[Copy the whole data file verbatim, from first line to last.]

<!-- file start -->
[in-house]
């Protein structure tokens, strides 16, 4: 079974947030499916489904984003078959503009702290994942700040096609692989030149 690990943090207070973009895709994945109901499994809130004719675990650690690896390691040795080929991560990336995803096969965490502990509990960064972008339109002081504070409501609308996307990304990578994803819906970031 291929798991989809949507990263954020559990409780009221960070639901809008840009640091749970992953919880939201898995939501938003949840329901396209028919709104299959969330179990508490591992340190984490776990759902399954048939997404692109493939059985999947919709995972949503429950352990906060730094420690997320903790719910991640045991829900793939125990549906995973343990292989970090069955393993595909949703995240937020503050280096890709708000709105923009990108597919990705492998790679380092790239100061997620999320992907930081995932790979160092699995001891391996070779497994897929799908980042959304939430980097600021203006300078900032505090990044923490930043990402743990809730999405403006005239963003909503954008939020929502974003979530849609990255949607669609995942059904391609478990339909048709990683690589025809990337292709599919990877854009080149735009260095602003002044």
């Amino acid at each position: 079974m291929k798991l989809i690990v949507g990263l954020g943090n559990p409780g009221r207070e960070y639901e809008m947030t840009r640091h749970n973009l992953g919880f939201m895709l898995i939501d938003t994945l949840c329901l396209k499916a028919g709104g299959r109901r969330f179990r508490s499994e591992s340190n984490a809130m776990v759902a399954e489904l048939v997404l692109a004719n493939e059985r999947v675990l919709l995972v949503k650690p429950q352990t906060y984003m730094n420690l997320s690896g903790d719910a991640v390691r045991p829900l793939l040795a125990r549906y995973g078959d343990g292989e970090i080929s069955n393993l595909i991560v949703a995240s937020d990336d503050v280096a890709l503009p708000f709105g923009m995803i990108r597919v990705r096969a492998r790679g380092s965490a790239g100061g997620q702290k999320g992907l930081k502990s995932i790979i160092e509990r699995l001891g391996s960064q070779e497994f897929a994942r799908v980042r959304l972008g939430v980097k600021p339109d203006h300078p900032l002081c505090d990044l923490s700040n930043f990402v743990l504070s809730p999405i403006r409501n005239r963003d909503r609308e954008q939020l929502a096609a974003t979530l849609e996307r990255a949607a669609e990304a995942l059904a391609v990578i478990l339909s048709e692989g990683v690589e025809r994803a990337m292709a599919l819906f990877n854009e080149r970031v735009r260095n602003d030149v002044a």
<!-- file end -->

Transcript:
[in-house]
């Protein structure tokens, strides 16, 4: 079974947030499916489904984003078959503009702290994942700040096609692989030149 690990943090207070973009895709994945109901499994809130004719675990650690690896390691040795080929991560990336995803096969965490502990509990960064972008339109002081504070409501609308996307990304990578994803819906970031 291929798991989809949507990263954020559990409780009221960070639901809008840009640091749970992953919880939201898995939501938003949840329901396209028919709104299959969330179990508490591992340190984490776990759902399954048939997404692109493939059985999947919709995972949503429950352990906060730094420690997320903790719910991640045991829900793939125990549906995973343990292989970090069955393993595909949703995240937020503050280096890709708000709105923009990108597919990705492998790679380092790239100061997620999320992907930081995932790979160092699995001891391996070779497994897929799908980042959304939430980097600021203006300078900032505090990044923490930043990402743990809730999405403006005239963003909503954008939020929502974003979530849609990255949607669609995942059904391609478990339909048709990683690589025809990337292709599919990877854009080149735009260095602003002044």
């Amino acid at each position: 079974m291929k798991l989809i690990v949507g990263l954020g943090n559990p409780g009221r207070e960070y639901e809008m947030t840009r640091h749970n973009l992953g919880f939201m895709l898995i939501d938003t994945l949840c329901l396209k499916a028919g709104g299959r109901r969330f179990r508490s499994e591992s340190n984490a809130m776990v759902a399954e489904l048939v997404l692109a004719n493939e059985r999947v675990l919709l995972v949503k650690p429950q352990t906060y984003m730094n420690l997320s690896g903790d719910a991640v390691r045991p829900l793939l040795a125990r549906y995973g078959d343990g292989e970090i080929s069955n393993l595909i991560v949703a995240s937020d990336d503050v280096a890709l503009p708000f709105g923009m995803i990108r597919v990705r096969a492998r790679g380092s965490a790239g100061g997620q702290k999320g992907l930081k502990s995932i790979i160092e509990r699995l001891g391996s960064q070779e497994f897929a994942r799908v980042r959304l972008g939430v980097k600021p339109d203006h300078p900032l002081c505090d990044l923490s700040n930043f990402v743990l504070s809730p999405i403006r409501n005239r963003d909503r609308e954008q939020l929502a096609a974003t979530l849609e996307r990255a949607a669609e990304a995942l059904a391609v990578i478990l339909s048709e692989g990683v690589e025809r994803a990337m292709a599919l819906f990877n854009e080149r970031v735009r260095n602003d030149v002044a």